It is the time of year when the peonies are coming into flower, and I’m visiting my parents’ home where the buds are just starting to open and the flowers are emerging in all their amazing glory. My parents have a mature garden, which thrives in the Swedish summer and is full of fruit trees, current bushes, vegetable patches and Dad’s latest project: a stand of hops from which will be used to brew beer in the future (right now, it’s just the odd plant, so it may take some time before we get there – but it’s the thought that counts). Among all these plants, the ones that draw my eye most are the peonies which provide an annual focal point in the middle of the garden. There is something mesmerizing about their impressive colour and size. As is they are standing there in the garden, demanding attention.
The peony is a truly multi-facetted plant, with many varieties suitable for both cottage and castle. Throughout history, it has symbolised love, friendship, happiness and riches. But the idea behind the pattern started with the peonies in Mum’s garden.
When I was drawing Mandaleen for the Flora Sandbergica collection, I knew that the drawing and the hand that created it should be present, the lines from my sketchpad and the movement captured on paper and translated into print. The original was done in pencil, and I love this direct, intuitive approach. It transformed nicely into screen print with three soft, dreamy colour versions.
Next, like a still taken from a film, the flowers and petals fall down the wall and are swept away on the wind. The gaps between the peonies make the pattern light and give the room a spacious feel. It is an obvious choice for a bedroom where you want to rest and reflect, or a living room that needs a certain softness. A room where you can contemplate what happens next in the film, and let yourself be carried away by the storyline.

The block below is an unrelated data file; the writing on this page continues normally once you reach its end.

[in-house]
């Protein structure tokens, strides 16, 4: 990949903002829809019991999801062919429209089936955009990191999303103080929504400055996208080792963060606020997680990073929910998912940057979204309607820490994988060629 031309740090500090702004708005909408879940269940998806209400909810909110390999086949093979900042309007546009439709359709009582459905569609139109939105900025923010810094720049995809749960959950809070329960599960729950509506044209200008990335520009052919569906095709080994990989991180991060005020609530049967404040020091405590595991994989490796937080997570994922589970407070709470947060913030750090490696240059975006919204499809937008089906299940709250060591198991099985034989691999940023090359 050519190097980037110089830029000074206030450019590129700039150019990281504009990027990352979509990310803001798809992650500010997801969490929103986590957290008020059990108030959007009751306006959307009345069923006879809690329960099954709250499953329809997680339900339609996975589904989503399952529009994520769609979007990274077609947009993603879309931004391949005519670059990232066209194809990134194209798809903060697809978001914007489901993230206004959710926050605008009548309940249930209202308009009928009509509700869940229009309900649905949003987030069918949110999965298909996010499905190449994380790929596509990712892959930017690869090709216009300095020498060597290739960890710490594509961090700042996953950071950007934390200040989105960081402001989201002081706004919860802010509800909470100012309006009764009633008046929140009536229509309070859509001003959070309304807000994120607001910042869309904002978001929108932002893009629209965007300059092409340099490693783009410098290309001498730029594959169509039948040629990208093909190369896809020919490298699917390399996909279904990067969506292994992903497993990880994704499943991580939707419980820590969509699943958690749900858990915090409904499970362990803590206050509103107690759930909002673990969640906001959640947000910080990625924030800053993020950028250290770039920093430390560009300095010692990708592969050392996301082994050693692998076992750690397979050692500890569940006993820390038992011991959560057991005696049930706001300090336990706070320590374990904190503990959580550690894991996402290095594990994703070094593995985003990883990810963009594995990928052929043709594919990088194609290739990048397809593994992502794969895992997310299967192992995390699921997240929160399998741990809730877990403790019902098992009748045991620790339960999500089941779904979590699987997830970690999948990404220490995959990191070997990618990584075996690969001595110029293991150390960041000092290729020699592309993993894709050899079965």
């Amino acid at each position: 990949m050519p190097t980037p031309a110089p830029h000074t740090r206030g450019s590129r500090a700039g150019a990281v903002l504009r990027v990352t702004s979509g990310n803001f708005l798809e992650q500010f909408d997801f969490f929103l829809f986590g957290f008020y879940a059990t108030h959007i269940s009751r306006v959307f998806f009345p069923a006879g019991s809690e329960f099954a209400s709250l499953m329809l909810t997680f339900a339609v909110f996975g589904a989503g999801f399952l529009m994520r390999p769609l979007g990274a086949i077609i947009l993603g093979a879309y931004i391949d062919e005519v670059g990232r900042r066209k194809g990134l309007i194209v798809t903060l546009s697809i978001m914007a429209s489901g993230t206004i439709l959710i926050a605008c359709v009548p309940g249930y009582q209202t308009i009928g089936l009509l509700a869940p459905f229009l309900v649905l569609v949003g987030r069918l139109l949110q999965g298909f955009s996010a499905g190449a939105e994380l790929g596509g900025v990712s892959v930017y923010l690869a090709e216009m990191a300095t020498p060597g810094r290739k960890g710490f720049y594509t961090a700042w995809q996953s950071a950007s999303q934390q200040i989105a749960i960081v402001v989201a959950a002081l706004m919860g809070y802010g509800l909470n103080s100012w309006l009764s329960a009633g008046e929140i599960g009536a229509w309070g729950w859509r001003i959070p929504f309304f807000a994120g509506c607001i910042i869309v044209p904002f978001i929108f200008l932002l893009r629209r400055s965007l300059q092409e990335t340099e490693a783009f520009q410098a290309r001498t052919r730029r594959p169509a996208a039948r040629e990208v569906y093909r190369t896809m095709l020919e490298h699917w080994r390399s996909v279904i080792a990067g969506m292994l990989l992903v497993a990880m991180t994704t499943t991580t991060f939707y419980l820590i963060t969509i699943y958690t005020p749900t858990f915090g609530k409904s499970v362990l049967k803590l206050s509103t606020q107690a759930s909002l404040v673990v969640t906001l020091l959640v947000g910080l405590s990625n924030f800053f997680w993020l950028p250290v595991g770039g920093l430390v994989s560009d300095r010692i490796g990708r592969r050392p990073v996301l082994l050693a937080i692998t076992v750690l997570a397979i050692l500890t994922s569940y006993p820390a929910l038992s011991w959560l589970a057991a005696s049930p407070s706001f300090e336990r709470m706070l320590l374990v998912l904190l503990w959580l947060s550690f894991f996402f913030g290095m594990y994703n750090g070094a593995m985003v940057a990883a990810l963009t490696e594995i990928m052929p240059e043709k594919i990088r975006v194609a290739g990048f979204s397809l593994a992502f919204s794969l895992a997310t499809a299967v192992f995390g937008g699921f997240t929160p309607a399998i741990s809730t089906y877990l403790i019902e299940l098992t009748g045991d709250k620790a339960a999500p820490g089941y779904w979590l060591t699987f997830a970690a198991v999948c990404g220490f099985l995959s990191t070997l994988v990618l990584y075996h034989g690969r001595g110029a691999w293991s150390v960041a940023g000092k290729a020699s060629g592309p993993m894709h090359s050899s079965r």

In the next-door room in the picture, you can see the dynamic and exciting Growing garden, created by Hanna Wendelbo-Hansson.
Peony is also part of the collection and is a less formal interpretation of the peony, inspired by old etchings. The illustration is the sibling of Mandaleen, and works extremely well as a stunning complement to a white wall. It shows even more clearly the raw lines of pencil and pen. It is so much fun to work with illustrations and let the hand determine the outcome of the picture!
The visit to my parents allowed me to relax and enjoy the presence of nature which I always crave more and more. I’m really looking forward to having my own garden – it will be full of peonies!
Designer at Sandberg Wallpaper